The 50 miler was full and I didn't really have time for that so I ended up doing the 50k.  I got there early enough to watch the 50 milers take off and then mingle around in the parking lot for an hour before my start.  My right knee hurt from the first step so I just wanted to take it easy and let it loosen up. It did a bit but then when I got to the first main aid station I flipped a stick up with my foot that stuck in the ground and the other end stuck under my right kneecap as I ran forward. It hurt like crazy but there was still zero chance I was going to quit barring a real injury.  I cruised along fairly conservatively to the turnaround and then started back on a ridge top forest service road.  After circling back on the road we hit an aid station that was on the outbound rout too.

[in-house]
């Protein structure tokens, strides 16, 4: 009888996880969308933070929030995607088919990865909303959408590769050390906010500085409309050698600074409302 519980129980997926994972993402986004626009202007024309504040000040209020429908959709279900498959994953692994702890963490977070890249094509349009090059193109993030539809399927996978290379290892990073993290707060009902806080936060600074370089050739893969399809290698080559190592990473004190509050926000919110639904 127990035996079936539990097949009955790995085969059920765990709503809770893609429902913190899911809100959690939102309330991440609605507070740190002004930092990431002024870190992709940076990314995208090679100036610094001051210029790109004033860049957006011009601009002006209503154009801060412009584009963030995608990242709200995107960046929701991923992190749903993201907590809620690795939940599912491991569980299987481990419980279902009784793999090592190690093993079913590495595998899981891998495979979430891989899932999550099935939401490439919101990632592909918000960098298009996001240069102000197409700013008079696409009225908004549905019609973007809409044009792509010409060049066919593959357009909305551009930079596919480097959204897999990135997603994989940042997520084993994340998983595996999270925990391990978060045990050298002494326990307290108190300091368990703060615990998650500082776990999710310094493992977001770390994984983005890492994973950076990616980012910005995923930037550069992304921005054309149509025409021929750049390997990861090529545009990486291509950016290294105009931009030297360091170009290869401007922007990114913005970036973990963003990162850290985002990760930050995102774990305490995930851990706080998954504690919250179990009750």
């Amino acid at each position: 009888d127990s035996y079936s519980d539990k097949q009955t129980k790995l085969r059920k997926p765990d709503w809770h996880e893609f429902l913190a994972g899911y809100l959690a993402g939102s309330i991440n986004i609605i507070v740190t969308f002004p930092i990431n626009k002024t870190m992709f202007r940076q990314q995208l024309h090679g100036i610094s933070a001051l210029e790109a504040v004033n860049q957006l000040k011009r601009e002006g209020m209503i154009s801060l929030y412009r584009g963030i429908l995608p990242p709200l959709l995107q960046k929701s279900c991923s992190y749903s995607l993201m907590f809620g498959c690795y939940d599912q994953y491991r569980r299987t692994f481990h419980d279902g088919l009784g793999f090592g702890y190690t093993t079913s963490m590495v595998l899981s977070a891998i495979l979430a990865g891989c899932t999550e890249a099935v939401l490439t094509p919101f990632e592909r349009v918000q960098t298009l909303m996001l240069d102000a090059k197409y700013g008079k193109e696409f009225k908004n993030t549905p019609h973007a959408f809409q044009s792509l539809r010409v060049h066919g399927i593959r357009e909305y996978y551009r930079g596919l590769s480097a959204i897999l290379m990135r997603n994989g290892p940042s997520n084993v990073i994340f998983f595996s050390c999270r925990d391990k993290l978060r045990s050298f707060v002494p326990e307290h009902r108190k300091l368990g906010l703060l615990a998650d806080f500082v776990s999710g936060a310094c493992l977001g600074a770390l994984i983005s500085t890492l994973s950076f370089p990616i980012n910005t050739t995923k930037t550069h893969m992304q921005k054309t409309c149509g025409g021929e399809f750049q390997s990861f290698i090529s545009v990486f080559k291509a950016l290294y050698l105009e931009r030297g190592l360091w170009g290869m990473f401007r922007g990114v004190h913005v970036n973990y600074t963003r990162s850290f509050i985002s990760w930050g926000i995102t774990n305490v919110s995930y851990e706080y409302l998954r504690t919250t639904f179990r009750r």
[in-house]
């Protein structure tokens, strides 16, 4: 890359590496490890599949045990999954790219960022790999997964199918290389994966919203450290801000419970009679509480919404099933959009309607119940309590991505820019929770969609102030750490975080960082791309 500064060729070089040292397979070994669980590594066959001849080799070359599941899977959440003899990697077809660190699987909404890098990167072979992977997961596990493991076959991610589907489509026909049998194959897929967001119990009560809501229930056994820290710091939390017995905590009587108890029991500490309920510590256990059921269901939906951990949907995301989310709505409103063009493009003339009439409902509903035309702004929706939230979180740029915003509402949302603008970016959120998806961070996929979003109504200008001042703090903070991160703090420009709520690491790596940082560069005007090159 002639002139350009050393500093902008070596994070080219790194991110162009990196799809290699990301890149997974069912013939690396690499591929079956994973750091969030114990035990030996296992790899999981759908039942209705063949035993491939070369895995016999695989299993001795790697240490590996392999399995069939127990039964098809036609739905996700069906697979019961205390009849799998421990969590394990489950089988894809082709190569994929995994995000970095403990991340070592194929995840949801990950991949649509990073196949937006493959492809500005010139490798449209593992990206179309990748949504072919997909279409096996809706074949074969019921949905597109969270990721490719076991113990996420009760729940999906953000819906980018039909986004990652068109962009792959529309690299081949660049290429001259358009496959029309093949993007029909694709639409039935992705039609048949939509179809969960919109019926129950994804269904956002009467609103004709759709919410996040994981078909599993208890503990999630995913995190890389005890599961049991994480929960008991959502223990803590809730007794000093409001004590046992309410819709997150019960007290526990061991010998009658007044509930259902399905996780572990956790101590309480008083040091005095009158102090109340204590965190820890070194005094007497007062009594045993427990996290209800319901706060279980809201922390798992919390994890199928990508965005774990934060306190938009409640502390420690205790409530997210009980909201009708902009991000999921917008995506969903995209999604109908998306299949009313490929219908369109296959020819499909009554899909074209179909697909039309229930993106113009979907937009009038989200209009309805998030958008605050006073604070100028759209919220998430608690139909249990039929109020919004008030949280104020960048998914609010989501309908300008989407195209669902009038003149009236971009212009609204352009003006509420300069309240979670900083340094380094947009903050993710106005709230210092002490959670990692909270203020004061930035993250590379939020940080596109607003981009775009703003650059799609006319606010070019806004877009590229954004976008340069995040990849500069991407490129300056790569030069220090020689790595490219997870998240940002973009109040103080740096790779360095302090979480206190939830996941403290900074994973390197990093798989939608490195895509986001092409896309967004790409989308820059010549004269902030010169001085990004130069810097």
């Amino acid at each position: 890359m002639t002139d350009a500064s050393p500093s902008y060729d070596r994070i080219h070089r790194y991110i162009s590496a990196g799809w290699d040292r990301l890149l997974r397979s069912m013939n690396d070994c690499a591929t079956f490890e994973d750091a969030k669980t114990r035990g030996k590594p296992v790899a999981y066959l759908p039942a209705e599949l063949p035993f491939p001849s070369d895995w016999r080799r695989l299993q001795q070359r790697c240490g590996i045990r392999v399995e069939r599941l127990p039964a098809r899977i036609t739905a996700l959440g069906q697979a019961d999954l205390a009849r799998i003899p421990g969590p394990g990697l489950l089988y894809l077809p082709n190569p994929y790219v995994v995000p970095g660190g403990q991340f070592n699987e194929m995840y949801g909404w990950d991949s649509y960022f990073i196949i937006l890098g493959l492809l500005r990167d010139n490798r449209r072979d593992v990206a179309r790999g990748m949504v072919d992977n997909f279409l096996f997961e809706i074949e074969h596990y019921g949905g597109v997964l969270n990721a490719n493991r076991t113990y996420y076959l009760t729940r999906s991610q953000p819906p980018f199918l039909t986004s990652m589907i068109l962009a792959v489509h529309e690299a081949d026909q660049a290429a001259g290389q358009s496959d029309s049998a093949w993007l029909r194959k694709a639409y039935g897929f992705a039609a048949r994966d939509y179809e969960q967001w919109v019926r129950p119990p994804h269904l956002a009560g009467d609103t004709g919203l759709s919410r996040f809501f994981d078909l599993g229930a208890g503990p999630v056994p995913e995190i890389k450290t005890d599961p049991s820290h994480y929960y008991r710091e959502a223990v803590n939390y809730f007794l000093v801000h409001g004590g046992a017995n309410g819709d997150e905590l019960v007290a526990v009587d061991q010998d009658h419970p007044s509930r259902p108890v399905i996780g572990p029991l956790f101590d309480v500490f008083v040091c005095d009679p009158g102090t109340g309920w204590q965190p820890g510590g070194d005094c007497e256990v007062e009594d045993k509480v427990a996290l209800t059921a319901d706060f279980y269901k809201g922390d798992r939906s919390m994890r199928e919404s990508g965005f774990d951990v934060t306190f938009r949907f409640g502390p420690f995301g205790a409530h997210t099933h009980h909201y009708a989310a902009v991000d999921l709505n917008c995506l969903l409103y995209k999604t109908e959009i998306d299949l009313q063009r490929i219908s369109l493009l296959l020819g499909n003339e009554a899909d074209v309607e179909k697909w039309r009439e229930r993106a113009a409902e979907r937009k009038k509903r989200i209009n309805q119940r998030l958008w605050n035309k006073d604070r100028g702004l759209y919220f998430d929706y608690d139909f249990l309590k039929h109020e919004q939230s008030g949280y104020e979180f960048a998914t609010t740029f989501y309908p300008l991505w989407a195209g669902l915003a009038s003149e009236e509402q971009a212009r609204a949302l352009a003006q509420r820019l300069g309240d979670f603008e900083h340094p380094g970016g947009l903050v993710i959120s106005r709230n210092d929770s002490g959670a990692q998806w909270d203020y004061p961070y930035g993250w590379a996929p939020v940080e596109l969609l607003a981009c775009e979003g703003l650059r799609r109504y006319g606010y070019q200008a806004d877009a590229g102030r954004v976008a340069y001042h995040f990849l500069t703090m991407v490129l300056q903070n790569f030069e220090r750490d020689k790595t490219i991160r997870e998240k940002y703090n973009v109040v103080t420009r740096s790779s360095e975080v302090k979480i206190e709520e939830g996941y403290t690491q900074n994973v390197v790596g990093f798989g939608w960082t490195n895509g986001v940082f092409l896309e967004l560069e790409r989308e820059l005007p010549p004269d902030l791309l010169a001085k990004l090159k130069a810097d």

From here we left the road and I believe it was all trail from there.  The trail was on the north side of the mountain now looking toward Oregon.  It was a really nice single track with just enough trees for some shade but still open enough to see the wonderful views.  It was kind of rocky but just enough to keep you on your toes.

When I got to the last aid station about 5 miles out I decided I was going to give it everything I had after being so conservative all morning.  After the last long gentle uphill there were two official race photographers there.  As I approached I asked them if the first 50 miler had come through.  They said they were going to ask me if I WAS THE FIRST 50 MILER!  What?!?  They said I was running so strong and fast they figured it might be me (totally serious).  That was a good laugh but I was glad I was still ahead of whoever it might be at this point.  I told them there was a guy who came flying in behind me at the last aid station that was probably the one they were looking for but he was taking some time to get recovered and eat something.